Brady needs to be disbanded under RICO.


7 posted on 12/14/2012 6:45:05 AM PST by Dead Corpse (I will not comply.)
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To: cizinec; All
Since the NRA for years pimped “hunting” and “personal protection” as the purpose for the 2nd Ammendment, we lost the ability to defend the Republic.

There were times when the NRA did that, though they tended to be corrected by their members. Mostly the "hunting" stawman has been pushed by the MSM.

8 posted on 12/14/2012 7:05:12 AM PST by marktwain
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To: cizinec

“I’ll be happy to let the government register as long as I can buy any small arm currently or previously used by any military.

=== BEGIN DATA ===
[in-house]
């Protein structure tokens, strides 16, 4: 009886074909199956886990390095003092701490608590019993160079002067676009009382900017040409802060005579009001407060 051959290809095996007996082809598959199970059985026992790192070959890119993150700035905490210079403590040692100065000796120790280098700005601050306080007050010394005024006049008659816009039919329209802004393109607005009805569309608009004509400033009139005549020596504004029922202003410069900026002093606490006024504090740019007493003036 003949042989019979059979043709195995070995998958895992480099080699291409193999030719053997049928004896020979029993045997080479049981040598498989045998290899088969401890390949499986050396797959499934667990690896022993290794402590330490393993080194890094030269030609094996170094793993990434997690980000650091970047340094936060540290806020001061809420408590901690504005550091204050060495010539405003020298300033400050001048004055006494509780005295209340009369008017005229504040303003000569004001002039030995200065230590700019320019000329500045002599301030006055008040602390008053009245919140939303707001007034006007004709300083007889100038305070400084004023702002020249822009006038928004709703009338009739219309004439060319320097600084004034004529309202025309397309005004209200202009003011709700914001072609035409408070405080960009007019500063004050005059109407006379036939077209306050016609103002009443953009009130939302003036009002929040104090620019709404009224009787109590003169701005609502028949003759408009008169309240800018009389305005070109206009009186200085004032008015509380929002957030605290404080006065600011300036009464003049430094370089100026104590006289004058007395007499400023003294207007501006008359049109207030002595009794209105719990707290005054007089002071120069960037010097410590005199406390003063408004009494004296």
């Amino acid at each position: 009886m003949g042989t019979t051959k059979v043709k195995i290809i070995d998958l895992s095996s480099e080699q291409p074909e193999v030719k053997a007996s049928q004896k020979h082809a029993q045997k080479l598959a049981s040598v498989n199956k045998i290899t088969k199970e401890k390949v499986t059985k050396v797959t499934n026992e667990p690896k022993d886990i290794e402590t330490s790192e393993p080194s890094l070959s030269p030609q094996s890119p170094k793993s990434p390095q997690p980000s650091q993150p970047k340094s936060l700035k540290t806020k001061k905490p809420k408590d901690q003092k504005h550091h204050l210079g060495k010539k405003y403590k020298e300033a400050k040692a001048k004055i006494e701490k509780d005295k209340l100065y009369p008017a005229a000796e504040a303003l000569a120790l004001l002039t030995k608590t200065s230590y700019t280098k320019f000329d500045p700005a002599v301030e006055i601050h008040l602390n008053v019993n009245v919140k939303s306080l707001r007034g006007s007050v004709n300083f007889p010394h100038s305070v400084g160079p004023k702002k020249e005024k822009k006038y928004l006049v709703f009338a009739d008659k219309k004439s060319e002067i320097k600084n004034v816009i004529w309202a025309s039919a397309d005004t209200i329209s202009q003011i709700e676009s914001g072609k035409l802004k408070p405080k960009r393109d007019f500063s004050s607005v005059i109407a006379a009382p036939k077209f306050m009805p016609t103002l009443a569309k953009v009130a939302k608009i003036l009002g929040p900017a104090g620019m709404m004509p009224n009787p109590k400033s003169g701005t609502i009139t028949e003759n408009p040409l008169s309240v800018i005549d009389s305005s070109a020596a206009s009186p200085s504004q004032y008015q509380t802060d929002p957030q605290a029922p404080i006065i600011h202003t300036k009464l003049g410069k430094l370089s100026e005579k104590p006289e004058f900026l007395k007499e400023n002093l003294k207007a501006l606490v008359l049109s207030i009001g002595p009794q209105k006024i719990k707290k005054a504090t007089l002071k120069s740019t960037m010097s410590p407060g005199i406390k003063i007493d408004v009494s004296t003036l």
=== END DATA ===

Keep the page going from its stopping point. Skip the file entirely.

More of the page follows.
It would be a lot harder (probably impossible) to confiscate from a populace armed with 240Bs, M203s, AT-4s and, of course, Ma Deuces.”

So what do you do when they saw: Those who have PTSD have to store their M2s at the local armory. Then two years later, after a nutjob stole a 240B, and shot up a mall with it: Got to store those in an armory two.. and bit by bit, because they know who has them, they slowly whittle away at those that are allowed to have them.

That is how confiscation works with registration, the number of people allowed to register is slowly reduced until that number becomes politicaly insignificant.

Gun Registration is Gun Confiscation:

http://www.freerepublic.com/focus/f-news/2608785/posts


9 posted on 12/14/2012 7:13:44 AM PST by marktwain
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To: marktwain